Some industrious Wyoming high school students will receive focused mentorship this fall through a new Impact Wyoming initiative.
Be Entrepreneurial is a free education opportunity that focuses on teaching business planning skills, marketing, finance and ethical decision-making.
The base activities for the program will begin in October, with virtual courses concentrated on business development Oct. 9, 16 and 23, and at the end of the month there will be a local pitch night. Anyone is welcome to sign up, but there will only be 20 spots available.
Be Entrepreneurial is not just a learning opportunity for students in Wyoming, it also will engage communities. On Oct. 28, the local pitch night will feature a panel of judges made up of area business leaders who will pick two business plans to receive startup money.
Each selected student will receive $5,000 in financing, as well as a $2,000 marketing package. The marketing package includes a website, business cards, logo and other resources to get their businesses off the ground. The money for the startup packages comes from grants found by Kelly Eastes, the director of development for Impact Wyoming.
Elissa Ruckle, who founded the overarching Impact organization, said the effort is an investment in Wyoming communities she’s wanted to make for a long time.
“Our greatest export in Wyoming is our youth,” she said. “We’re losing a lot of brain power and brilliance because they don’t feel like they belong in the communities.”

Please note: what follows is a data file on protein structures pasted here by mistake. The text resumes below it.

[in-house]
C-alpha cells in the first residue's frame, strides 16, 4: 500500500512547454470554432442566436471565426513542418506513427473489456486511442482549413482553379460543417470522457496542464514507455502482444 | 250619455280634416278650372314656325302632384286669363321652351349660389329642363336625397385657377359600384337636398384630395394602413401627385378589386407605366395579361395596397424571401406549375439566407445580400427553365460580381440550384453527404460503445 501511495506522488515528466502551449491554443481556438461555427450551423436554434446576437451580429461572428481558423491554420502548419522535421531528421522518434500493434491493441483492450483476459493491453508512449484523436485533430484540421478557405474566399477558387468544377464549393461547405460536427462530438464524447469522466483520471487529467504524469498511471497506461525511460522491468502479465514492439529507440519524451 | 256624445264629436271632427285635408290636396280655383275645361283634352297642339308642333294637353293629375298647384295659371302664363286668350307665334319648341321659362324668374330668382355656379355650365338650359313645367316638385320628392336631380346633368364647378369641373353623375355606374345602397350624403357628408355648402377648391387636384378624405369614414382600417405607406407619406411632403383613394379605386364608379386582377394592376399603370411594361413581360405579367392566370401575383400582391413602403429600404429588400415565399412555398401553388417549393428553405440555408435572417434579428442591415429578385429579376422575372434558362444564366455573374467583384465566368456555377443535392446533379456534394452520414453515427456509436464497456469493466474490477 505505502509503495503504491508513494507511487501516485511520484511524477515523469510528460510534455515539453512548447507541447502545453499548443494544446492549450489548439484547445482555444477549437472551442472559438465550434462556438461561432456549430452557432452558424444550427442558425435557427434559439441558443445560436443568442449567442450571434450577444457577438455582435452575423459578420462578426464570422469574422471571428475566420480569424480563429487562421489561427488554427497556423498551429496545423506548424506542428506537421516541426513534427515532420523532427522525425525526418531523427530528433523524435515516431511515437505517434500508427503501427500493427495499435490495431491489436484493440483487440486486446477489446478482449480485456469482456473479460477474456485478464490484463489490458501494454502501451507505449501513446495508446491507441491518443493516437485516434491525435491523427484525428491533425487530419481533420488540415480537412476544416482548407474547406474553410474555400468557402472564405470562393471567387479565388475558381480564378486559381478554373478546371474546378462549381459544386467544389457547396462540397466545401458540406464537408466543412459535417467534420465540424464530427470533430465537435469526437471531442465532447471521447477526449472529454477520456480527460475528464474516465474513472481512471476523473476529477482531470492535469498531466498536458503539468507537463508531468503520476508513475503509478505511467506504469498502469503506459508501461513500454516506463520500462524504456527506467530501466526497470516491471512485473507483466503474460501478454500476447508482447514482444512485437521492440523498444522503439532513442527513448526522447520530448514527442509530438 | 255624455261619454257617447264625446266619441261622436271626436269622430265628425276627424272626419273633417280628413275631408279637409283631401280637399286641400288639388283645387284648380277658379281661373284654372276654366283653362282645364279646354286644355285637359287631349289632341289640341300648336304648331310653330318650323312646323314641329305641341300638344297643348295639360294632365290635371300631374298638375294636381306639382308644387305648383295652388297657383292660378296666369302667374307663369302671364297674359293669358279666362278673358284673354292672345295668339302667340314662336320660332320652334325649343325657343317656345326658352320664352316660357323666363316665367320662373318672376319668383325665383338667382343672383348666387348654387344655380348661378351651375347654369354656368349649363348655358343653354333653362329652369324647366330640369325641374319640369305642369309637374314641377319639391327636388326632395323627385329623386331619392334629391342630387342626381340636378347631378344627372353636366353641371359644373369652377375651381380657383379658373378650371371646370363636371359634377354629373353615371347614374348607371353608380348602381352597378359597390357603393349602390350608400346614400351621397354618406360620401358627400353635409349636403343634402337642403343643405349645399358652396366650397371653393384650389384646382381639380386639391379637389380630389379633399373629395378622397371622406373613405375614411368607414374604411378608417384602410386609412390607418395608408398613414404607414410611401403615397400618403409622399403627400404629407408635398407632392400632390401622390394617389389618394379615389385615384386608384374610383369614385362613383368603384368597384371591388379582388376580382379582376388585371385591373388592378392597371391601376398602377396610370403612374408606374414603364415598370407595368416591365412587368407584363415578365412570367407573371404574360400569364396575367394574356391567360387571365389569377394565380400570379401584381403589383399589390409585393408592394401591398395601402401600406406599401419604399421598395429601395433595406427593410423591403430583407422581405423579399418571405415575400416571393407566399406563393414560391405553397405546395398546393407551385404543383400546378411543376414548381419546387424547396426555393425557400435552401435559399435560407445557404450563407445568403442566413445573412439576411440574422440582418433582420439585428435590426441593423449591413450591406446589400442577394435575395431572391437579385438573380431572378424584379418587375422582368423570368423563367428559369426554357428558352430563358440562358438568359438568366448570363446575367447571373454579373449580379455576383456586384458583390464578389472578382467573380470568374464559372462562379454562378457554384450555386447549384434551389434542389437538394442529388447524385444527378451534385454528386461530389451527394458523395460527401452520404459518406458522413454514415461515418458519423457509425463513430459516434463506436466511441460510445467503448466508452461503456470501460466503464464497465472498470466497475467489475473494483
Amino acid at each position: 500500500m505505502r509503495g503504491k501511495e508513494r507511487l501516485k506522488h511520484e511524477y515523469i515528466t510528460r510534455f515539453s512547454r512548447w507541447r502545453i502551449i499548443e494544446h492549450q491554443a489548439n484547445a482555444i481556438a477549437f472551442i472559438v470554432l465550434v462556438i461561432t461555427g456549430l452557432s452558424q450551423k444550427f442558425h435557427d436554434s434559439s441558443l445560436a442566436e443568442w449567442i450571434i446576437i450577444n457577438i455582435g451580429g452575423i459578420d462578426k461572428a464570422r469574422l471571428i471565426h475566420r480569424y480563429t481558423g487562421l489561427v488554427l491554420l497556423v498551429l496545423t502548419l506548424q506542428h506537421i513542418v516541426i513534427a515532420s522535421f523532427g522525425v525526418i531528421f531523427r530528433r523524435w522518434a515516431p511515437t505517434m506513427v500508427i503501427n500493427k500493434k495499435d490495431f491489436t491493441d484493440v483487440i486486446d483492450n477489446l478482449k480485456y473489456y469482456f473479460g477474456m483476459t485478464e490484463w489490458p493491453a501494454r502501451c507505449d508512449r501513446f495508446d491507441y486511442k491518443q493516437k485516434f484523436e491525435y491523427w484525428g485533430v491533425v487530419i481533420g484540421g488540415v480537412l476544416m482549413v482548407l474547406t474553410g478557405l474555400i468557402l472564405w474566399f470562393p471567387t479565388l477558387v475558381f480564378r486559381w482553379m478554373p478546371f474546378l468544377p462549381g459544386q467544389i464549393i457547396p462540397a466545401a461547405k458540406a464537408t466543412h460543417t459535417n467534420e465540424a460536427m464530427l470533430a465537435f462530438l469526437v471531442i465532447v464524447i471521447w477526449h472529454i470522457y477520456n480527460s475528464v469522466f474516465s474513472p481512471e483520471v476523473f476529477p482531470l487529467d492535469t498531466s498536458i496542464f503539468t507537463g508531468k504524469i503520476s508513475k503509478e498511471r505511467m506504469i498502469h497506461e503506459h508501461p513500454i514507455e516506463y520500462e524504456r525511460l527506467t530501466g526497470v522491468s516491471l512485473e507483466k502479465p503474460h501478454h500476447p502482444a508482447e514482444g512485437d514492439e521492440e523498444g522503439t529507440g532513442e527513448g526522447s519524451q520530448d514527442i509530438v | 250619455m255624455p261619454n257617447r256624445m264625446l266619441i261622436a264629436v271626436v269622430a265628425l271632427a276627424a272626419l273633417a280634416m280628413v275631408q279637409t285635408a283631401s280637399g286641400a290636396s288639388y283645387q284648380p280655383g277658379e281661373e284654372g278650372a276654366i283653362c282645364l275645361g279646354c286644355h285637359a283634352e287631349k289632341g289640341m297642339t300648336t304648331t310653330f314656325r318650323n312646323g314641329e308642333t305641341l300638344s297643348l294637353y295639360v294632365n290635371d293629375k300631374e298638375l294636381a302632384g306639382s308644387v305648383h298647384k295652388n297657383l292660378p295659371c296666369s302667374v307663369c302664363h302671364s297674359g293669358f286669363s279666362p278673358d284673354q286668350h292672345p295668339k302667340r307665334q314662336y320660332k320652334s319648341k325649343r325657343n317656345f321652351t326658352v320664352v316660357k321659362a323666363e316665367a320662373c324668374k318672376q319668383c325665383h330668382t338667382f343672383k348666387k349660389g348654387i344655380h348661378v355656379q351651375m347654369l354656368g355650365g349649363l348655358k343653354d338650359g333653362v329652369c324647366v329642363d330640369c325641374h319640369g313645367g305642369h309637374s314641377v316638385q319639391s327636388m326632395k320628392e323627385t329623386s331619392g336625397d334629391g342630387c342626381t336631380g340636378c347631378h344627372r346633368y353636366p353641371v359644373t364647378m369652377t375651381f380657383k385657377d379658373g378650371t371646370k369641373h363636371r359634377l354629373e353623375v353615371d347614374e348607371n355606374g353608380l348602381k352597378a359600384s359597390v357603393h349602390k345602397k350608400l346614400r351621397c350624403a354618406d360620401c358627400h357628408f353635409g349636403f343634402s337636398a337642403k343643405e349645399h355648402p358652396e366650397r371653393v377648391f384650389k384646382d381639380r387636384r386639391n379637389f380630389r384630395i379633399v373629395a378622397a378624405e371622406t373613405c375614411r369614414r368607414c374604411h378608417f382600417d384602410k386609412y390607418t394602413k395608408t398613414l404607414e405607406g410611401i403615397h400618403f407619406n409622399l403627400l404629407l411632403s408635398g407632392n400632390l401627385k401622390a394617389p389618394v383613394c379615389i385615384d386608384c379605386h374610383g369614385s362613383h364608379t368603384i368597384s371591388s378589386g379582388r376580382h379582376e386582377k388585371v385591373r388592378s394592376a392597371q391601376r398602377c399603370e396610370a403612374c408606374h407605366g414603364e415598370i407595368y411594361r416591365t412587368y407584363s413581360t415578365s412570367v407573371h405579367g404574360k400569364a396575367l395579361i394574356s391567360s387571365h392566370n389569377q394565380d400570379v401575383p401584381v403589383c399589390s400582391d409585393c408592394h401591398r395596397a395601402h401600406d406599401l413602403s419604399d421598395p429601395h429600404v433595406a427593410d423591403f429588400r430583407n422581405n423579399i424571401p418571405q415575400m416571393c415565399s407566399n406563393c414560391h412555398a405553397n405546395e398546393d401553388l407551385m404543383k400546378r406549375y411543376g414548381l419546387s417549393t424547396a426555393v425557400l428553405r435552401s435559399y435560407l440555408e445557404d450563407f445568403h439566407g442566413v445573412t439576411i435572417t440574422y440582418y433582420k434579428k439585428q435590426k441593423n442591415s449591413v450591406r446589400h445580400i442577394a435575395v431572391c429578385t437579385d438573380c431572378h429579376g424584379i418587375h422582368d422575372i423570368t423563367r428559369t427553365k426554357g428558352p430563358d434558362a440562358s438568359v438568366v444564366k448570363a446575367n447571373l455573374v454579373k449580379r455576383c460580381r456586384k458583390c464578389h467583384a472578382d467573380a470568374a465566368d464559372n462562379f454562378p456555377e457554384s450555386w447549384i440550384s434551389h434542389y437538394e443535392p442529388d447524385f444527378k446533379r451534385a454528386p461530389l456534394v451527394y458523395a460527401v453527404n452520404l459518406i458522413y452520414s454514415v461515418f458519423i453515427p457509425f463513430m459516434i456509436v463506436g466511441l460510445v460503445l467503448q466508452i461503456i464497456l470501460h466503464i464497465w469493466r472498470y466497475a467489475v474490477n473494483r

Ruckle said she sees a lack of entrepreneurial opportunities, even for younger adults who are past high school. Her son graduated from the University of Wyoming, and after not being able to find a job within his field of interest in the state, he left.
She wants Be Entrepreneurial to show students that there’s a reason to stay – and it may be through creating a space for themselves. This could be a way to help them be successful and diversify the economy in Wyoming at the same time.
Other young entrepreneurs in the state want to encourage those aspirations in students, as well, which is why the program offers mentorship from local business owners, she said.
Chad Pollock is the head owner and distiller of Backwards Distilling Company and will be part of the mentorship program in next month. He got his start in business at age 22.
He said it was jarring to go from school straight into opening his own business, and advice from other entrepreneurs helped refine his knowledge and understanding of the responsibilities. This pushed him to pay that same kindness forward in any way he can, like mentoring with Impact’s new program.
“I really hope that I can provide some inspiration to young entrepreneurs,” he said.
Brian Deurloo is another mentor who said he's excited to teach more than just the "hard skills."
His background is in environmental engineering, and he started his own environmental technology company, Frog Creek Partners. From his experiences, Deurloo said he wants to show students that becoming an engineer or working in an industrial trade requires often overlooked abilities.
He put an emphasis on "soft skills," like learning how to study, listen and communicate effectively.
“There’s a lot more to being entrepreneurial than just coming up with an idea and building a business around it,” he said. “You’ve got to build a personality and drive, and develop certain characteristics.”
The business leaders will take on the task of teaching local students lessons from their lives – and said they can’t wait to get started.
Impact has two other programs in Laramie, Cheyenne and Casper that focus on professional development. The Wyoming Youth Council and Stand Tall are both options for those who are interested in City Council or leadership courses.